Yesterday, Gap (NYSE:GPS) turned in about as near to dead flat quarterly results as you can get. Both revenues and earnings for the third quarter of 2004 increased a bare 1% over last year's numbers, while diluted earnings per share didn't budge at all, remaining stuck at $0.28.

Year-to-date, things have gone a bit better for the erstwhile trendy clothier. Earnings have far outpaced sales gains of just 4%, increasing 14% over the past three quarters and currently standing at $0.81 per diluted share. Annualizing that figure by using a run rate calculation would give Gap $1.08 in earnings for full-year 2004 and a price-to-earnings ratio of 21. That equals the P/E sported by competitorAbercrombie & Fitch (NYSE:ANF), but offers a significant discount to those sported by peers Hot Topic (NASDAQ:HOTT), at 23; Aeropostale (NYSE:ARO), at 26; American Eagle (NASDAQ:AEOS), at 31; and Urban Outfitters (NASDAQ:URBN), at a skyscraping 54. That suggests that at its current price of $22.50 or so, Gap offers investors a bargain price. Especially when you consider that (a) Wall Street expects Gap to earn significantly more than $1.08 this year, with the seasonally significant fourth quarter now in full swing, and (b) Wall Street is probably right, since run rates based on a calendar year's early quarters tend to understate a retailer's full-year profits (read why this is true here).

In further support of an investment thesis for Gap, the company argues in its press release that it has strengthened its balance sheet and is maximizing shareholder returns with debt paydowns and share buybacks. And it's true that over the past three months, Gap has paid off $397 million in debt ($122 million of that ahead of schedule) and repurchased about 17 million shares at an average price of just under $20 per share. What's more, Gap is less than halfway through its currently authorized $750 million share-repurchase plan and still has net cash (cash and equivalents minus long-term debt) of $1.8 billion -- plenty to complete this buyback plan and start one or two more when it's finished.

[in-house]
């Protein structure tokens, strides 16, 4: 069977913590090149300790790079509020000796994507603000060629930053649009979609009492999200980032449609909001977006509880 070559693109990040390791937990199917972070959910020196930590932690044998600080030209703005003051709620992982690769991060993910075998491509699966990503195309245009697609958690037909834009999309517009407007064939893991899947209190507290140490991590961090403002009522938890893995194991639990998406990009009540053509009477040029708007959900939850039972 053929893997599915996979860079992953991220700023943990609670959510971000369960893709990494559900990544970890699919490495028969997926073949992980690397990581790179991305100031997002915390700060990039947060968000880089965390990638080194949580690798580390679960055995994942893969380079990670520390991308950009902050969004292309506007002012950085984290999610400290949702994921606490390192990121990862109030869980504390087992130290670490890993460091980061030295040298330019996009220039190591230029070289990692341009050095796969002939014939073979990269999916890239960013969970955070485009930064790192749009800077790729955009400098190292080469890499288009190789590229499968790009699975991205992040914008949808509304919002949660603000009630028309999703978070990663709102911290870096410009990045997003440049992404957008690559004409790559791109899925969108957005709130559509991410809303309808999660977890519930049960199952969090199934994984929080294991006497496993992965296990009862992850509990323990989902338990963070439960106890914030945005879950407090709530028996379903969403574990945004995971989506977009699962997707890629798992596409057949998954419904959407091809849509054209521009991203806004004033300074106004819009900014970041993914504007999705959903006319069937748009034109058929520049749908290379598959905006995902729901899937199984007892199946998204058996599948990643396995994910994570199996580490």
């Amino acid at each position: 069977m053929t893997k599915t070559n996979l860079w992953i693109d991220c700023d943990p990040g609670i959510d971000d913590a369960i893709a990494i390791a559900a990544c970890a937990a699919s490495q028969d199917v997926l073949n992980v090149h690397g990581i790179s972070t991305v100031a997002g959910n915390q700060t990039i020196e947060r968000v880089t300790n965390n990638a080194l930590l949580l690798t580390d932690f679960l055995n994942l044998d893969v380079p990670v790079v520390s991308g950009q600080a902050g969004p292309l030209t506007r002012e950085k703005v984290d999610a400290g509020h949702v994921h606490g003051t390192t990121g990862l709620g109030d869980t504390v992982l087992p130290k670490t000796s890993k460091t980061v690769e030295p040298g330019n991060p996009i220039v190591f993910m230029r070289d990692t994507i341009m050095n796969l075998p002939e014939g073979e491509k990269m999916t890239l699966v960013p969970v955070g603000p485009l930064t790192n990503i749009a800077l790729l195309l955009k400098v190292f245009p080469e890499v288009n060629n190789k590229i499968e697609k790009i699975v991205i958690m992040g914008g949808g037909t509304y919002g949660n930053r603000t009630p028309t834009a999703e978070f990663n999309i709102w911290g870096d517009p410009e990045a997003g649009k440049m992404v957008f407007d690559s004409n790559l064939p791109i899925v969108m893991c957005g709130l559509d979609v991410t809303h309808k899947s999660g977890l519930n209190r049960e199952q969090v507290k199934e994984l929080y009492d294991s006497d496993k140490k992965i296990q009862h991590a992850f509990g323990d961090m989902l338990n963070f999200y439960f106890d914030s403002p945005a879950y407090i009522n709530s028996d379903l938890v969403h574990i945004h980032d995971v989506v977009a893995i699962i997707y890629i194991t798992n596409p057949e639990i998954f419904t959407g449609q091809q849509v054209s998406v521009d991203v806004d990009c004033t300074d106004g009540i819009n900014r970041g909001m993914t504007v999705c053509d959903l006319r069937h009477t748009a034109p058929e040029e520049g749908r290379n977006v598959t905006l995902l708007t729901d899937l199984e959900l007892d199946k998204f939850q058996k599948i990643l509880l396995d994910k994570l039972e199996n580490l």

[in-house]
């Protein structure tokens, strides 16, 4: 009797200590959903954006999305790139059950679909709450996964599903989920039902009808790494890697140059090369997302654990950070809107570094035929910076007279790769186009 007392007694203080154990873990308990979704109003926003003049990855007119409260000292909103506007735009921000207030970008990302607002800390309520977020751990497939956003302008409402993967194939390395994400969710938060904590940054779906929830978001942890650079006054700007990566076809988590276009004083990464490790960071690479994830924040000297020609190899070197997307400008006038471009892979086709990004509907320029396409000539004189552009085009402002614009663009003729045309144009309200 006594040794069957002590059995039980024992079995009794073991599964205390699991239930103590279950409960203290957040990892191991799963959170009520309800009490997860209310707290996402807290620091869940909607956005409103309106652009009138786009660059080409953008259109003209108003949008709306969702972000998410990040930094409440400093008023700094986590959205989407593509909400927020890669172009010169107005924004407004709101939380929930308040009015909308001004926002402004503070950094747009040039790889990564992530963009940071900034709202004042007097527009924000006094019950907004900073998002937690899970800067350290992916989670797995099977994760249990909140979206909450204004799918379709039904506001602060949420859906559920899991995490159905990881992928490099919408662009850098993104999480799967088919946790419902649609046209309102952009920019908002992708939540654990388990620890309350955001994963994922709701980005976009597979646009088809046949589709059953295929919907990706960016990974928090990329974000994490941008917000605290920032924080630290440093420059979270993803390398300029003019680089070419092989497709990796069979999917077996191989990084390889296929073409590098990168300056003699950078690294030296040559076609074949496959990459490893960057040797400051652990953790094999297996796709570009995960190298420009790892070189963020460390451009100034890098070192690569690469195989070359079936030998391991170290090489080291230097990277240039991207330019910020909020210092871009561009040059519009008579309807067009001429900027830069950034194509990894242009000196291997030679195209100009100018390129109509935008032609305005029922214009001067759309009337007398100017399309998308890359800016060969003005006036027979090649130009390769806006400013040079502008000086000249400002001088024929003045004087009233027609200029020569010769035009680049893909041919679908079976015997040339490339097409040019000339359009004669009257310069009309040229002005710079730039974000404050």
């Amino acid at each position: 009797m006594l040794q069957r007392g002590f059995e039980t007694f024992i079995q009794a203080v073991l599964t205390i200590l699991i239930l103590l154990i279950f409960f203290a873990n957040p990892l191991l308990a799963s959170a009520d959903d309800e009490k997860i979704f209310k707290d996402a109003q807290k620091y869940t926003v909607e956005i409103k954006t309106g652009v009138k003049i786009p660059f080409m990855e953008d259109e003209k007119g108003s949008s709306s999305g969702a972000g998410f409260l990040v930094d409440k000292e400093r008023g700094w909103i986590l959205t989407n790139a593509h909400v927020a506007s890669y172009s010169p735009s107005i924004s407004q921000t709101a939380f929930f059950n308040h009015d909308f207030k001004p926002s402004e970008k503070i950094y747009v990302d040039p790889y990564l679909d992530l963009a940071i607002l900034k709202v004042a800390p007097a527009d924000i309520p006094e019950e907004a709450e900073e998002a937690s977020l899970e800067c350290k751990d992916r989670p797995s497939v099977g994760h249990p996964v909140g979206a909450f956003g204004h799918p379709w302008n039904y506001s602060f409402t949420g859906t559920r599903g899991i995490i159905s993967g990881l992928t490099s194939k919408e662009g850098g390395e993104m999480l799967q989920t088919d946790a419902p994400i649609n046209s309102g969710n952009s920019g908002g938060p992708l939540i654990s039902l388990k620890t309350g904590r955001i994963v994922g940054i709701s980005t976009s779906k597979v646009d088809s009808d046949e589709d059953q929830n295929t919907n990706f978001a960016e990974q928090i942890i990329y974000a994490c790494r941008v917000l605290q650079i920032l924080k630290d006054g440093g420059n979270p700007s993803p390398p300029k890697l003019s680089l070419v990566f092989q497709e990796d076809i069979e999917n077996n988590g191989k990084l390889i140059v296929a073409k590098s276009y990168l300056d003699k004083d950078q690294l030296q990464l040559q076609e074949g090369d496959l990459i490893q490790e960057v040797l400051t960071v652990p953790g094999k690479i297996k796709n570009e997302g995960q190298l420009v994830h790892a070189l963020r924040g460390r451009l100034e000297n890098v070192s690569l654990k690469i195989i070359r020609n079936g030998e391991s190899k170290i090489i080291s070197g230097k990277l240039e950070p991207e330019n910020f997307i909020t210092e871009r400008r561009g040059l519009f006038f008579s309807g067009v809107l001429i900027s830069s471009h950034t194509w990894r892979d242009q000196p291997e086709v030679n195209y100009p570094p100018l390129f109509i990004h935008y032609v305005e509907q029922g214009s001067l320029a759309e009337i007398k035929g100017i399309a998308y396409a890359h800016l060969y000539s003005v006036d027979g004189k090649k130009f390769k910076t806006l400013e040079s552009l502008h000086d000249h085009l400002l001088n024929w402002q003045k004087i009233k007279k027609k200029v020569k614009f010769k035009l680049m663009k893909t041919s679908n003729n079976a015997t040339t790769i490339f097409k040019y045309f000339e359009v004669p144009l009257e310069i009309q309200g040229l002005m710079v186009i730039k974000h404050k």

But unfortunately, this Fool has to take issue with Gap's assertion that the buybacks are adding shareholder value. Rather, as we've seen with companies such as Symantec (NASDAQ:SYMC) and DoubleClick, the buybacks appear to be designed more to mask the effects of stock dilution than to add value to Gap shareholders' investment. There's just no other explanation for how a company can retire 17 million shares, yet still see its basic share countrise by more than 9 million shares in just a year's time.

Foolish minds differ on Gap, as on many other companies. In fact, the company was picked not long ago as a recommendation for Motley Fool Stock Advisor . Give the newsletter's April 2004 issue a read and see why Fool co-founder Tom Gardner thinks Gap's a steal of a deal, stock dilution or no. You can subscribe today with the benefit of a six-month money-back guarantee if you're not totally happy.

Fool contributor Rich Smith owns no shares in any company mentioned in this article.